After aligning learning outcomes to rubric criteria and attaching the completed rubric to an activity (discussion topic or assignment), use the scale to assess learners against the specified learning outcomes in the activity. For example, in an assignment, a learner might receive Meets Expectations for the Outcome: demonstrate scientific investigation skills (related to both inquiry and research) in the four areas of skills (initiating and planning, performing and recording, analyzing and interpreting, and communicating).
Figure: The Outcomes drop-down pane for a user submission.
If your administrator mapped achievement levels to percentage scores and enabled suggestions, suggested levels of achievement display below the rubric when you perform your assessment. This provides you with an idea of suitable assessments for learning outcomes based on the rubric (which must be point-based). You can choose to override the suggested level of achievement for learners, allowing you to exercise your professional judgment when it comes to learner achievement. If the rubric is not point-based, the mapping does not exist, or your administrator disabled suggestions, you can assess the learning outcomes; however, suggested levels of achievement do not display.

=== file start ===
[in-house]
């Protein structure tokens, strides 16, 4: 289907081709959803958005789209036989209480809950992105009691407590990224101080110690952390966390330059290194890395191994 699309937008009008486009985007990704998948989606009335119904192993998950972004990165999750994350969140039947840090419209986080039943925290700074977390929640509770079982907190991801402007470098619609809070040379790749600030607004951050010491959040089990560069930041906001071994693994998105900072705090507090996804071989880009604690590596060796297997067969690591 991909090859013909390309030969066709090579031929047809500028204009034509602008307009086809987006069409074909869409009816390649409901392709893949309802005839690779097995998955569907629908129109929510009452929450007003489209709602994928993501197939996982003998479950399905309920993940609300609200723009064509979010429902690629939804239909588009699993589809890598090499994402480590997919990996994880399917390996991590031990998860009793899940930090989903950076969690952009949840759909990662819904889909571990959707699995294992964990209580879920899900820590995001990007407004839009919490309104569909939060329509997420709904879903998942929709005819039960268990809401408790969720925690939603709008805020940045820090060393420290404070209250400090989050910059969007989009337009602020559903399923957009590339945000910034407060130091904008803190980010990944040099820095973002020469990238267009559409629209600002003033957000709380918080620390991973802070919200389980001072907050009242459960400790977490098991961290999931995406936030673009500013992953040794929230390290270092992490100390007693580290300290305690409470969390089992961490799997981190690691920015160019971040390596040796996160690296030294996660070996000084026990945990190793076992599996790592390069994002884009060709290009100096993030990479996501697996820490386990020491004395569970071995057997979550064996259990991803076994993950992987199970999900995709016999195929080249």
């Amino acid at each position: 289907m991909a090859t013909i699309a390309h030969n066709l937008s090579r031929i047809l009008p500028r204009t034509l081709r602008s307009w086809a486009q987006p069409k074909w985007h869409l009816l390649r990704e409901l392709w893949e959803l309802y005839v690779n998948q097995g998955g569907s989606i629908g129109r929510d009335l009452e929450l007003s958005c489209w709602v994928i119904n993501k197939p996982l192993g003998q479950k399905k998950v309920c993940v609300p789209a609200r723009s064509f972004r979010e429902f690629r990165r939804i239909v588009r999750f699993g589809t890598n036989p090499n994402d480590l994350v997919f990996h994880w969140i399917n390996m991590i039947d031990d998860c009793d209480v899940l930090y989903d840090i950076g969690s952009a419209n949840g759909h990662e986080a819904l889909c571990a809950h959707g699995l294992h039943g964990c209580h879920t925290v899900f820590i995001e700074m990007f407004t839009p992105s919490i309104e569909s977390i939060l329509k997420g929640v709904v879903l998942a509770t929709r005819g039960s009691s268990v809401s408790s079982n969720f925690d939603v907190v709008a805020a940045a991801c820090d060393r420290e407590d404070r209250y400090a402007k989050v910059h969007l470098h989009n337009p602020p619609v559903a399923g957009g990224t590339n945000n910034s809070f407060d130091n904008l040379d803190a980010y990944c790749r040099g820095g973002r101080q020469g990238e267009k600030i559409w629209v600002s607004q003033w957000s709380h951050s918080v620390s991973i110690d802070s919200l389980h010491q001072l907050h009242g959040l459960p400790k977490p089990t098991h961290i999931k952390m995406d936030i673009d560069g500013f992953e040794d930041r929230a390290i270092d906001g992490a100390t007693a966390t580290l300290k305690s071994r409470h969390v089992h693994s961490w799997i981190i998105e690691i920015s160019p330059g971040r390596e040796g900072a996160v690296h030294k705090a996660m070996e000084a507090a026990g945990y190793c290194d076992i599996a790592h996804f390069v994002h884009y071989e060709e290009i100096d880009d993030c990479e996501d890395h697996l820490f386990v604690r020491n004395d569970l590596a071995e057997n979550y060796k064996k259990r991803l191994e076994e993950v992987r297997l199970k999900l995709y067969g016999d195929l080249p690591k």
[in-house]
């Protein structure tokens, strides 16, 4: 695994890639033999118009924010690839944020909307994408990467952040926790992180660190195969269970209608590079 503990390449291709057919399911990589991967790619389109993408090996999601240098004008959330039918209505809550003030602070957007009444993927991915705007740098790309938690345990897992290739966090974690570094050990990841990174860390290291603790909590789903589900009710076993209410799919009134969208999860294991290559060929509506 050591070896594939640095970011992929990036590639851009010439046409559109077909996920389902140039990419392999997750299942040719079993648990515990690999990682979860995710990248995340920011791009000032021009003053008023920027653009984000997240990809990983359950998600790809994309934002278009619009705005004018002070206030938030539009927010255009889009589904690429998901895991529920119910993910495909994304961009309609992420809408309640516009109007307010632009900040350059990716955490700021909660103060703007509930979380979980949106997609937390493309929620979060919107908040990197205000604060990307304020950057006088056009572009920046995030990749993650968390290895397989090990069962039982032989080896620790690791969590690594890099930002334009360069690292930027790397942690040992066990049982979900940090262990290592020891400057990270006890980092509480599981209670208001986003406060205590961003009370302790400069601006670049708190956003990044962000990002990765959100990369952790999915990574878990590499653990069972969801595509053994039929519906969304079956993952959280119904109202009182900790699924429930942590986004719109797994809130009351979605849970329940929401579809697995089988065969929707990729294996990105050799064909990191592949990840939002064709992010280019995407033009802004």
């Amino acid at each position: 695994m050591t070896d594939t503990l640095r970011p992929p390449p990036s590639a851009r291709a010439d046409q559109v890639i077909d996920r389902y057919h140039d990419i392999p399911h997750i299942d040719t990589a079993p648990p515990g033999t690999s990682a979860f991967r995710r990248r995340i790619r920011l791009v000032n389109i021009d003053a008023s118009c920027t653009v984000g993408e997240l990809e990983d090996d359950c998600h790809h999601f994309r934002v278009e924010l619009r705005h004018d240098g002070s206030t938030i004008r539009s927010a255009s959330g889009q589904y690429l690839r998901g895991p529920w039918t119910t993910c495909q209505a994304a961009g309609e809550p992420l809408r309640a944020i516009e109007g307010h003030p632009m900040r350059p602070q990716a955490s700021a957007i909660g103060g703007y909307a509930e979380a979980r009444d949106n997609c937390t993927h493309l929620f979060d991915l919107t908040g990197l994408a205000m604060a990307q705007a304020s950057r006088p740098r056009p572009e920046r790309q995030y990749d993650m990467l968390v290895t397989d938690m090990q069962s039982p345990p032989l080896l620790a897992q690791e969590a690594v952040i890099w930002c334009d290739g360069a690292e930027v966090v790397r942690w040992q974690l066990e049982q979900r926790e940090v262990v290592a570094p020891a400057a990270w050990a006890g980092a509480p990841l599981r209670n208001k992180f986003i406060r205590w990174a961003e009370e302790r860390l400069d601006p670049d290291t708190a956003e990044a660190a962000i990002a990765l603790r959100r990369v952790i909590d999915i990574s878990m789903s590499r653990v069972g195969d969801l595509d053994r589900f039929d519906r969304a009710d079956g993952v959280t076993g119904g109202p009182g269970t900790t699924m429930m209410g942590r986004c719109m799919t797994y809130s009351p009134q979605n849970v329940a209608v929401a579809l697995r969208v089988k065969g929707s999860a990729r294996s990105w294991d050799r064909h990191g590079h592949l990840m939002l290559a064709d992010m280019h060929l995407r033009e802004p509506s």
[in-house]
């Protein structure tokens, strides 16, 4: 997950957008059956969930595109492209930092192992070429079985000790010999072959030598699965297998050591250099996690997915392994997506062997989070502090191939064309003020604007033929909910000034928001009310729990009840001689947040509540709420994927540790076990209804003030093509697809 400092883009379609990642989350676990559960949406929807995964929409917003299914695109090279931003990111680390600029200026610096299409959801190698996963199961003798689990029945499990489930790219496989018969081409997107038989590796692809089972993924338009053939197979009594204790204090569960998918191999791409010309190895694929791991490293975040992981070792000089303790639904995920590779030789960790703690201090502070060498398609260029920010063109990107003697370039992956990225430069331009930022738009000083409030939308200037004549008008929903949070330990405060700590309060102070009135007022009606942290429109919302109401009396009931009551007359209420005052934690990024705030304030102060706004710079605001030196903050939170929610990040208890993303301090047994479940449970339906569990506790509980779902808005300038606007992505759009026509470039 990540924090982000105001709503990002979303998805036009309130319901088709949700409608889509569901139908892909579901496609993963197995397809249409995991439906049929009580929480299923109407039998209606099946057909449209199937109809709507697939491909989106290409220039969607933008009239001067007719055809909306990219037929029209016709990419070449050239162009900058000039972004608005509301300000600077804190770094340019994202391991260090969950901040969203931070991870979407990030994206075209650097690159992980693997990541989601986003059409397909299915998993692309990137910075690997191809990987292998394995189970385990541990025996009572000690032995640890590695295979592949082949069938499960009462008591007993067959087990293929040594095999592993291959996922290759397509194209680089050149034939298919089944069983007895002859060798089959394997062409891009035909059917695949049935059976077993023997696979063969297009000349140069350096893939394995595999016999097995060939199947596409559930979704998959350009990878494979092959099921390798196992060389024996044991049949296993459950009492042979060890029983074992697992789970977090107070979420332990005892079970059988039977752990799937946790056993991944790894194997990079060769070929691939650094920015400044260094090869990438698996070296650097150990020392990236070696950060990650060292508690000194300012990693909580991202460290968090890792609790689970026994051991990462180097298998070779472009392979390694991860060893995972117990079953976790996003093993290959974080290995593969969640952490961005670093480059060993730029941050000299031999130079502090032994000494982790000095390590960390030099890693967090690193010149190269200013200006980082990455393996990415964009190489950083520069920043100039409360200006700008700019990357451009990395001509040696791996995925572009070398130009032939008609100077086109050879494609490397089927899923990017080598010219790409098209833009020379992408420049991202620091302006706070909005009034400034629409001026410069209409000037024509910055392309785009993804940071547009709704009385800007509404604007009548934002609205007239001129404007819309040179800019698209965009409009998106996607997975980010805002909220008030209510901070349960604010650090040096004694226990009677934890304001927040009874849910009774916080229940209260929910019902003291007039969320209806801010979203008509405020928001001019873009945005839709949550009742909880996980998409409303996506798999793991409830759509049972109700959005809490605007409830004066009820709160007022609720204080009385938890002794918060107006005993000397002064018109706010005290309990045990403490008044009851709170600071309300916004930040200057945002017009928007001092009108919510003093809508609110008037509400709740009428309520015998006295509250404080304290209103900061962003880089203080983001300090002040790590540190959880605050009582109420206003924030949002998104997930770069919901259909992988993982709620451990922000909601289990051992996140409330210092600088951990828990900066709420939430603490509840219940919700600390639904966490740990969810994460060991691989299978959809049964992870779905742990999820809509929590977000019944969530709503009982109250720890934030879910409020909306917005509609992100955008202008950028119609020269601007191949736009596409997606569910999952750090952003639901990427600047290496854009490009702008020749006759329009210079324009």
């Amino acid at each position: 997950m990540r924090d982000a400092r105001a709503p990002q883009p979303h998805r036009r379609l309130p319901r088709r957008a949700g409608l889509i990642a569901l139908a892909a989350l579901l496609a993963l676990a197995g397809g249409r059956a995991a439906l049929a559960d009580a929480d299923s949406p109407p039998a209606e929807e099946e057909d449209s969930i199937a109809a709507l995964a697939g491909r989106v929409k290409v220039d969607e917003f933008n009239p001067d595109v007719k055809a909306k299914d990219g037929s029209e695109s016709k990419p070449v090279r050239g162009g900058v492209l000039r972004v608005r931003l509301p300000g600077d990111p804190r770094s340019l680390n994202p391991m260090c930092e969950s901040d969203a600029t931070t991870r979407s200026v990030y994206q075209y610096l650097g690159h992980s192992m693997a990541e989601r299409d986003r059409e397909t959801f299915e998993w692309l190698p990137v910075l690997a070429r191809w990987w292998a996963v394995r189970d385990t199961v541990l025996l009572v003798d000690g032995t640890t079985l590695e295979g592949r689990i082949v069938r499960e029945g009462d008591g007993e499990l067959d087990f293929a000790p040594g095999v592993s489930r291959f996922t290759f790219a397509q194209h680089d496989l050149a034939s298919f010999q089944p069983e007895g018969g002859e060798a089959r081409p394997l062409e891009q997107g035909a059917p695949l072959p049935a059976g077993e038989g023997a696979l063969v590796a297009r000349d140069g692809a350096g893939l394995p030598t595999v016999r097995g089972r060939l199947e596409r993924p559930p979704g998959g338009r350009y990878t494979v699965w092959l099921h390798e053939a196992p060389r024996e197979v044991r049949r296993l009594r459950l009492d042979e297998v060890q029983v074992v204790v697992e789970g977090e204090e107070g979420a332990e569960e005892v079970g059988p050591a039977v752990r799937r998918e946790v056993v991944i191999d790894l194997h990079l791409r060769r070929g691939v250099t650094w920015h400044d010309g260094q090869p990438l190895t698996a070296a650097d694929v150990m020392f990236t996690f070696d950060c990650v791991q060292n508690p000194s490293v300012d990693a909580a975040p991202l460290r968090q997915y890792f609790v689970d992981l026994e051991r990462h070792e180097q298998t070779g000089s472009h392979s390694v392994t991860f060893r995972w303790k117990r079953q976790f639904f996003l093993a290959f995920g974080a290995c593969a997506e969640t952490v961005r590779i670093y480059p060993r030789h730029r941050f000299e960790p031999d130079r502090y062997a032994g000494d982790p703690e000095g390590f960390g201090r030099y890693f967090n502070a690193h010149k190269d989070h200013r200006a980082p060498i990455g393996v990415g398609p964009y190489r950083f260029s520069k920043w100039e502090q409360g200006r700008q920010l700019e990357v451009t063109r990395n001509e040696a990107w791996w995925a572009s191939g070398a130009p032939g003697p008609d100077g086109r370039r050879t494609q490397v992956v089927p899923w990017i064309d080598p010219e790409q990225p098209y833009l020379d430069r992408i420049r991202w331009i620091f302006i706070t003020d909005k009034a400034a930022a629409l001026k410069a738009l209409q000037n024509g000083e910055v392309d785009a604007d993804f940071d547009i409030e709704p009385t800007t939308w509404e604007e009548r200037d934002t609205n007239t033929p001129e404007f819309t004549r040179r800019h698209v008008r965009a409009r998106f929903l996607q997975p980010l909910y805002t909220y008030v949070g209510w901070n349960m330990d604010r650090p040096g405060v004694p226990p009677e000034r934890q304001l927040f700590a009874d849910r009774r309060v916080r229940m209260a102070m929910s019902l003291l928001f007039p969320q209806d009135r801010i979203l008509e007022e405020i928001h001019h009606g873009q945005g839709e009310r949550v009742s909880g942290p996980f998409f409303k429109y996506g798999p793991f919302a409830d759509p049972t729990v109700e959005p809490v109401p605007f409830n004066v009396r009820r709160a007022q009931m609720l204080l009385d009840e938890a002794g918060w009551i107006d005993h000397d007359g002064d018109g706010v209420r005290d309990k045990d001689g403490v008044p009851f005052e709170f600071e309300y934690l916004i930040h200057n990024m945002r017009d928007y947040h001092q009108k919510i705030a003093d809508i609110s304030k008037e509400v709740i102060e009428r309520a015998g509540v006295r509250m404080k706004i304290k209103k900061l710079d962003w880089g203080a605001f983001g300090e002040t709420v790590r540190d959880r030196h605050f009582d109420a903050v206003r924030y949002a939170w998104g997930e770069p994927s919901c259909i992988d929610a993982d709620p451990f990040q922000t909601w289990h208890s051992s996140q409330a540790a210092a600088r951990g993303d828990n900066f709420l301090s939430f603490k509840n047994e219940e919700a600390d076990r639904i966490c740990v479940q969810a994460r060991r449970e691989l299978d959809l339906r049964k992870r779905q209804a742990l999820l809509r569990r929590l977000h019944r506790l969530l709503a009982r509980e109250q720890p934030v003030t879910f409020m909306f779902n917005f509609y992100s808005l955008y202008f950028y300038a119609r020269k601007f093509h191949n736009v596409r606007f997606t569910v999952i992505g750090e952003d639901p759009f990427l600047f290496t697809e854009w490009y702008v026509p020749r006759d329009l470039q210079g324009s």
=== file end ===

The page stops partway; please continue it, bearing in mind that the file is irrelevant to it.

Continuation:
Figure: Instructors can use their judgment to change the suggested outcome achievement level.
After you publish your assessments, learners can view them wherever they can view assessed rubrics. This allows learners to understand their progress against learning outcomes and rubric criteria and locate areas for improvement.